Probably the hottest topic in online gaming in the coming weeks – if not months – is going to be an endless, grinding debate about Capcom’s major new revelation for Street Fighter 6: Modern Controls.
A major shake up to the established Street Fighter status quo, Modern Controls have a considerably lower barrier to entry in execution terms – but have been balanced out with their own set of shortcomings, too. Despite that, some folk, naturally, are mad as hell.
Wonderful gaming salt compilation account ScrubQuotes has already changed its avatar to the modern control icon, though flipped upside down, turning that ‘M’ into a ‘W’ – as it’s flooded with examples of the bountiful salt mines opening in response to the new Modern control scheme. This is just from the open beta. With the full game out, it’s going to get much, much worse.
If you’ve not tried it out, Modern controls are designed to fit better on a controller – and to simplify the Street Fighter experience. Usually, Street Fighter has three punch buttons and three kick buttons, representing light, medium, and heavy strikes. There’s also special moves and unique normals, activated by pressing the stick in a certain direction or making a certain motion – like the quarter-circle forward (down-foward) plus a punch for a fireball, or the Z-shaped motion (forward-down-forward) with a punch for an uppercut. Modern controls change all that.
Instead, you have a light button, a medium button, and a heavy button. The game adjusts the move set for each character, meaning you can’t choose to specifically throw out a medium kick or punch, for instance. Medium will do a specific move when you’re either standing or crouching, and that’s that. Specials, meanwhile, are executed with a single button and a direction, Smash Bros. style.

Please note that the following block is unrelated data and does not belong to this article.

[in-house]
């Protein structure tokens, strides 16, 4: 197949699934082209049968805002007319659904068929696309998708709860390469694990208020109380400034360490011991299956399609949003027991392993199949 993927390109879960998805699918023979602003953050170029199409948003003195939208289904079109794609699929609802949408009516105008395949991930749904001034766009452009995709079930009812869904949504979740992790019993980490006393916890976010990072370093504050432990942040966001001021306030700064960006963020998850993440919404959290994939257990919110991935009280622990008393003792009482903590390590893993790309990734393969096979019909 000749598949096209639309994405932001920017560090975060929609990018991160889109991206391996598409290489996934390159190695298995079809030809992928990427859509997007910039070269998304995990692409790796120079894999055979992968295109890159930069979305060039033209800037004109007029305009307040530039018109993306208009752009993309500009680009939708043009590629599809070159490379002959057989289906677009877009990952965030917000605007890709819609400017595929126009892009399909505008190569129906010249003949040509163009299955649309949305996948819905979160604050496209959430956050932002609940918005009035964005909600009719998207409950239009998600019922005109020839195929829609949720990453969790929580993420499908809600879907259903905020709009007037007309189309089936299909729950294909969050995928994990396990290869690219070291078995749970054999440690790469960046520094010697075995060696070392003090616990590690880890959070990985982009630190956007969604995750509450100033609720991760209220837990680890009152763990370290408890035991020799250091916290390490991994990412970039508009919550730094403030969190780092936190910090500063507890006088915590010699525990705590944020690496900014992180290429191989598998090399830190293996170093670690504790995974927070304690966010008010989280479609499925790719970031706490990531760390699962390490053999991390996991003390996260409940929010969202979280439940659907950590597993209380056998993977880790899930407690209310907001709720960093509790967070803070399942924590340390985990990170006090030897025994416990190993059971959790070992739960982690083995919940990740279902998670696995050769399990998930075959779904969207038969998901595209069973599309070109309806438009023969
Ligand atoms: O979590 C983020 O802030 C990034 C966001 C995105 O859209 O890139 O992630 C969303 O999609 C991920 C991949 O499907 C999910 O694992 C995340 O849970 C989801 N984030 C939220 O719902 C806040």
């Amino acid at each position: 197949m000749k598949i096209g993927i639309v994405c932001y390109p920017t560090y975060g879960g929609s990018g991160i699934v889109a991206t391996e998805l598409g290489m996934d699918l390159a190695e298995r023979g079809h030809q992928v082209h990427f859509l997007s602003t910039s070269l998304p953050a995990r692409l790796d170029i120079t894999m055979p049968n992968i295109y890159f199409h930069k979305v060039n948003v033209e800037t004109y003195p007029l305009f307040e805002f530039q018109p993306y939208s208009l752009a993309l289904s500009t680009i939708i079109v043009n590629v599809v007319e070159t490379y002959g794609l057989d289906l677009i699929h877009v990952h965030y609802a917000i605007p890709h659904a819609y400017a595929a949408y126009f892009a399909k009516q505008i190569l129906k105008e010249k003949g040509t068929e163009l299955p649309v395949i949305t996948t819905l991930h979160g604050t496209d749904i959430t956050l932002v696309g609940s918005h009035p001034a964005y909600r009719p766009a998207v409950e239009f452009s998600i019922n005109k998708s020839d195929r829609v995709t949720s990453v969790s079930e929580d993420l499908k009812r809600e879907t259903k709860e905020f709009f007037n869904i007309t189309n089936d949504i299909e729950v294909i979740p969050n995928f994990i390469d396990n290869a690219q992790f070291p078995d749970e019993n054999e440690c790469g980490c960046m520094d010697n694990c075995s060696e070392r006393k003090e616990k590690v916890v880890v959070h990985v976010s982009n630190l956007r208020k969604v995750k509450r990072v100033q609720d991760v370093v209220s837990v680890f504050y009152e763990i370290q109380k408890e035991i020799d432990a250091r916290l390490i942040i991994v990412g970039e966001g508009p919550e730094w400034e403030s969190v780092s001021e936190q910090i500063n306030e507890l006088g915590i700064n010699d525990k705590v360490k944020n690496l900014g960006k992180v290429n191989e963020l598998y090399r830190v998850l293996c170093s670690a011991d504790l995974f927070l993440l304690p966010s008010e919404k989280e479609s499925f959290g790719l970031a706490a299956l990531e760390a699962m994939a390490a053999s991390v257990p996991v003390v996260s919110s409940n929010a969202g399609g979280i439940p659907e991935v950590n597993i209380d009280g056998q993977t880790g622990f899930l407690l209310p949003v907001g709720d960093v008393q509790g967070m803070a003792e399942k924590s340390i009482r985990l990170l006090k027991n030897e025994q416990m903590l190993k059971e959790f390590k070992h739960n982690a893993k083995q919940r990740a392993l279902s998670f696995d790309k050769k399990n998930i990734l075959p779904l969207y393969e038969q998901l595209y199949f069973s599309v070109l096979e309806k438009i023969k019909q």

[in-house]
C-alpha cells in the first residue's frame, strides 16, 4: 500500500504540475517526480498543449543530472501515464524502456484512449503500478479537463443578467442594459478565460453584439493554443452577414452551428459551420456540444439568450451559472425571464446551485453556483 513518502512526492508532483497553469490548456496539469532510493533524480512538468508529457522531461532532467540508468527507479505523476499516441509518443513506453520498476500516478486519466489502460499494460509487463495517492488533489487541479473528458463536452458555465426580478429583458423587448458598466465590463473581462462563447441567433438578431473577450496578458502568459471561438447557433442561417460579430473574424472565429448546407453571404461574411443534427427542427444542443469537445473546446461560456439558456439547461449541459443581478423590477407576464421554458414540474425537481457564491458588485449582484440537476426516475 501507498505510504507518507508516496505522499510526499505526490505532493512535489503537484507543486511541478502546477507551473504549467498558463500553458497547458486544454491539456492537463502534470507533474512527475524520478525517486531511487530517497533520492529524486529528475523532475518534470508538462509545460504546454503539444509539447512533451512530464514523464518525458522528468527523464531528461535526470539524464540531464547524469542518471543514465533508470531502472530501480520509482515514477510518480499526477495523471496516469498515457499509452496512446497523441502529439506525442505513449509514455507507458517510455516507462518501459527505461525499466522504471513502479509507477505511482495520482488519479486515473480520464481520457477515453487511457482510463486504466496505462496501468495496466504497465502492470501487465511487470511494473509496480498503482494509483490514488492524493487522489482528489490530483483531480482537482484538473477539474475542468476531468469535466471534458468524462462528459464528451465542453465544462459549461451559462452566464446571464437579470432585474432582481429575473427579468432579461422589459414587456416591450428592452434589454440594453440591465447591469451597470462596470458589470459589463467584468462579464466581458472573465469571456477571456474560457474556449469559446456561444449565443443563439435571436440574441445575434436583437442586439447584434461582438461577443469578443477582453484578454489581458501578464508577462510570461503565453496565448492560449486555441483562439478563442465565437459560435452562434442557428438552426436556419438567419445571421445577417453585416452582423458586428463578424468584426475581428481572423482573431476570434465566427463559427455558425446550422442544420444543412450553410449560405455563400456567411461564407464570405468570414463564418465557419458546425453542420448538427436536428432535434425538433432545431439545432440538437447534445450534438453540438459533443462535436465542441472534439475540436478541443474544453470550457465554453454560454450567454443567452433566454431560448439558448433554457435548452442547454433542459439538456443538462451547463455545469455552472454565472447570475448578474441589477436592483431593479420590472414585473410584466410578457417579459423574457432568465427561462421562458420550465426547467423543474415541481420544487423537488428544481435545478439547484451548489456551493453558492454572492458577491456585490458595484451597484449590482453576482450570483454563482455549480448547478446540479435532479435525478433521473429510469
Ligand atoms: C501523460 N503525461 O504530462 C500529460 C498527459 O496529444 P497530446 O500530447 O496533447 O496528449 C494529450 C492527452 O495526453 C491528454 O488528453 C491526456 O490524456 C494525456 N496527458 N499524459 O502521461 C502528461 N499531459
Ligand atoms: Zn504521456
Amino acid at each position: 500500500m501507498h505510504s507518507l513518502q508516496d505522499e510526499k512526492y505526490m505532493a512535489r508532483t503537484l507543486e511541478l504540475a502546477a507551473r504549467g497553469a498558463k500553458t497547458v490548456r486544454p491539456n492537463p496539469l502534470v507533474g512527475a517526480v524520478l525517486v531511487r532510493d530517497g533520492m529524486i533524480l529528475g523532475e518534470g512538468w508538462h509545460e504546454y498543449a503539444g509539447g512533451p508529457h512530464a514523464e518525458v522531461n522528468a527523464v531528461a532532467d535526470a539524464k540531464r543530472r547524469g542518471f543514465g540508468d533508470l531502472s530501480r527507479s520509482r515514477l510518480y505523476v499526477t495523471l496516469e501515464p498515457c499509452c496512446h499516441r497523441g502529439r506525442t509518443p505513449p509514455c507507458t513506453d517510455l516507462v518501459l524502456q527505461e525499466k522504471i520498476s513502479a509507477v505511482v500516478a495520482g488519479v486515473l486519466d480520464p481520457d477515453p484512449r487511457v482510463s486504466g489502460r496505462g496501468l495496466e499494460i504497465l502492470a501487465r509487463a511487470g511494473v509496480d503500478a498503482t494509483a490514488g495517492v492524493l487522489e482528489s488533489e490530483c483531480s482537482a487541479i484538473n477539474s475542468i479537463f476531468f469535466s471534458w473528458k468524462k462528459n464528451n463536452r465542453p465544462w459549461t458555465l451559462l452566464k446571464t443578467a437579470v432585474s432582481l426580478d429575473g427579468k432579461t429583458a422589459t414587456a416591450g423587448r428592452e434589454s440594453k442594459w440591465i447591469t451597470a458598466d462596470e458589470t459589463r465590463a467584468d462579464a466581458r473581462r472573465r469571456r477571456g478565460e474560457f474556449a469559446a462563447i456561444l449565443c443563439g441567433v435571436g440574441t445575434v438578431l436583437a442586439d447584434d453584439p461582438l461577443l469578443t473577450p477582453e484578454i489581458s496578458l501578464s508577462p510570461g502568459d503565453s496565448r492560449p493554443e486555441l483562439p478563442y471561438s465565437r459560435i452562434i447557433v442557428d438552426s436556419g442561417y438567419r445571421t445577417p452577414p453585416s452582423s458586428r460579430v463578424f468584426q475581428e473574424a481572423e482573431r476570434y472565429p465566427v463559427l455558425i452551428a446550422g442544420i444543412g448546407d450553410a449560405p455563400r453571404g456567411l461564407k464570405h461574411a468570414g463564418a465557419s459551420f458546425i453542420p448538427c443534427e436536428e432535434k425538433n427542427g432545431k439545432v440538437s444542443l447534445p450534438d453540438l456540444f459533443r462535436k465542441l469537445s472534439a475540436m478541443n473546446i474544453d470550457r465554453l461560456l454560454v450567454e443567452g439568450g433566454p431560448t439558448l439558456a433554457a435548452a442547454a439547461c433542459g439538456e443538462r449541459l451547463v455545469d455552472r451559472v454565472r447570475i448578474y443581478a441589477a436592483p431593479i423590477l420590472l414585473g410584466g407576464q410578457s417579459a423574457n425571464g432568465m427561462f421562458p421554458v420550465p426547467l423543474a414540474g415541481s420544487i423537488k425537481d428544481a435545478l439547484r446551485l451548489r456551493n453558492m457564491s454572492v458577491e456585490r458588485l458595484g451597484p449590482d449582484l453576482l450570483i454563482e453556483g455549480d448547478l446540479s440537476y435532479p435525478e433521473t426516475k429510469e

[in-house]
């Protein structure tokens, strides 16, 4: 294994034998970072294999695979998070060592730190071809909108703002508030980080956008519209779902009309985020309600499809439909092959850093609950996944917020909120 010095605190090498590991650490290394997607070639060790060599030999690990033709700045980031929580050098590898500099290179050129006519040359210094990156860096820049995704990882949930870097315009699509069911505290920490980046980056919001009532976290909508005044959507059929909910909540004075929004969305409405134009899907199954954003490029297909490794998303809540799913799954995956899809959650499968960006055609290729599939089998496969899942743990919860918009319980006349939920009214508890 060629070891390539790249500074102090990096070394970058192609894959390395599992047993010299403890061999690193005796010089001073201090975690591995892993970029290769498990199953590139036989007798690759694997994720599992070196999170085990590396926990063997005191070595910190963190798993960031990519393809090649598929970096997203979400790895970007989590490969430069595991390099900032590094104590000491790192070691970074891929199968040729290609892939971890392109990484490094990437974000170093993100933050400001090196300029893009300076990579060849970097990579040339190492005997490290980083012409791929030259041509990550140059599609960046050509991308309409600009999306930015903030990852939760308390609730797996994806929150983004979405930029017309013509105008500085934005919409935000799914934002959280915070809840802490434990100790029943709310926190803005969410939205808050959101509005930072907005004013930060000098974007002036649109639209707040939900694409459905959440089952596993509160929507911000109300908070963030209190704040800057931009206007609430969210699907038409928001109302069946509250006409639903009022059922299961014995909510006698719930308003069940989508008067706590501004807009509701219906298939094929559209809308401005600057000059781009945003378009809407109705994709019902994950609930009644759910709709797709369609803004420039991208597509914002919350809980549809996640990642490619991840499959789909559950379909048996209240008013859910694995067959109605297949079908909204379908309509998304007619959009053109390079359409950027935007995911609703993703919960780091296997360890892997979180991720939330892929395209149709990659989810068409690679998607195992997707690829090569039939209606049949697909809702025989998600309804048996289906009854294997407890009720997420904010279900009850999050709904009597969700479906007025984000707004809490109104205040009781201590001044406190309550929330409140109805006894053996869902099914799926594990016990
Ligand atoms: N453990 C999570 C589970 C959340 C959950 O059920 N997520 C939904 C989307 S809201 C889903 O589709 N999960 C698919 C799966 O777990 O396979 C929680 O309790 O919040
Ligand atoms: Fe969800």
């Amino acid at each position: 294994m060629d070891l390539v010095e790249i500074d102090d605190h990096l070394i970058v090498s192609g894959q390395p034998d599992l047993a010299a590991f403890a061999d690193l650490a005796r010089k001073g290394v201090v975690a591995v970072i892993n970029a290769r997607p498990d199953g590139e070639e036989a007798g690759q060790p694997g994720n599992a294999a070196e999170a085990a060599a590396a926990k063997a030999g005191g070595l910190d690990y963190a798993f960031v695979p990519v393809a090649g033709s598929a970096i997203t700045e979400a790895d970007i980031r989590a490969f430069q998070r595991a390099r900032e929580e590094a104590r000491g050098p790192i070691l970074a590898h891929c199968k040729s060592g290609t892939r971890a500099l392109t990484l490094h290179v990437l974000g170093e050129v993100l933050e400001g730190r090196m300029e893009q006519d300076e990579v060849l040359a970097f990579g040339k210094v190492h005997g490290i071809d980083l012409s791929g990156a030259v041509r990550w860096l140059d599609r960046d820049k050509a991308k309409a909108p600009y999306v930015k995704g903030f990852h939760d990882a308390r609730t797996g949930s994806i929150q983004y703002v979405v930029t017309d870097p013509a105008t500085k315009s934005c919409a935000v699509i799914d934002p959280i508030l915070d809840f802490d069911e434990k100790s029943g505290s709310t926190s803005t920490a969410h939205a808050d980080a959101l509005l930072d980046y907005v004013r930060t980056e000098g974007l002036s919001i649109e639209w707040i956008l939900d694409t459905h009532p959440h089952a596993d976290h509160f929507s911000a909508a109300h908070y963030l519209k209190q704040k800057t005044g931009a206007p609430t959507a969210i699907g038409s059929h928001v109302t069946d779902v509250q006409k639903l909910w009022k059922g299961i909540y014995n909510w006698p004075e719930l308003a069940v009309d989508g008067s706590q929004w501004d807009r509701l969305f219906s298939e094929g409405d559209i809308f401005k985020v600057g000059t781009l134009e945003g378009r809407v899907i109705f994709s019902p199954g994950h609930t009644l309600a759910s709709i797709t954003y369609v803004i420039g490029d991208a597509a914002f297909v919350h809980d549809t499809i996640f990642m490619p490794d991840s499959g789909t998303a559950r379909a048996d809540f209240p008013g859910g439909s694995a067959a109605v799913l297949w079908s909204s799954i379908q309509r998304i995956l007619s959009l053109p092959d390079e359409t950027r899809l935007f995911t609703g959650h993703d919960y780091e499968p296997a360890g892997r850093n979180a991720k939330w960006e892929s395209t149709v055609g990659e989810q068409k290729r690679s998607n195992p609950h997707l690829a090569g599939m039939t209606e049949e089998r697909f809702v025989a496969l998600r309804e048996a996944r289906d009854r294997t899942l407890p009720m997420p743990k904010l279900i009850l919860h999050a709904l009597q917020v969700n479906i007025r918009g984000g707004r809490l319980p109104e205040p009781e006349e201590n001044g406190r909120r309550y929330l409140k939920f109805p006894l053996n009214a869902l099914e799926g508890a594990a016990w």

As Ryu, for instance, a fireball is triggered by simply pressing Triangle/Y. An uppercut is Y with the stick tilted forward. Because there’s four directions (neutral, left, down, right – up is jump), that means you’re limited to just four special moves. Characters that have more than four, which is much of the cast, simply lose access to any other specials. In addition, specials triggered this way, without the more complicated inputs, do 20% less damage.
And finally there’s the most contentious point: the auto combos. This is where you can hold the right trigger and hammer either light, medium, or heavy, and get a basic four-to-five hit combo string. Usually these auto combos end in an Overdrive Art (formerly known as EX moves), which means they burn valuable meter. Three Overdrive Arts deplete your meter – which removes your ability to parry, cancel, or drive rush, key mechanics for survival. Plus, if your opponent blocks and you don’t stop the auto combo early, you’ll be left extremely vulnerable for a massive counter-attack.
Basically, you lose a lot when using Modern controls. Optimum combo routes aren’t available to you, even if you’re doing manual button inputs, as you don’t have access to all moves. Meter management is arguably a bigger headache. And your overall damage output is lower. But this doesn’t mean Modern controls are consigned to the bin.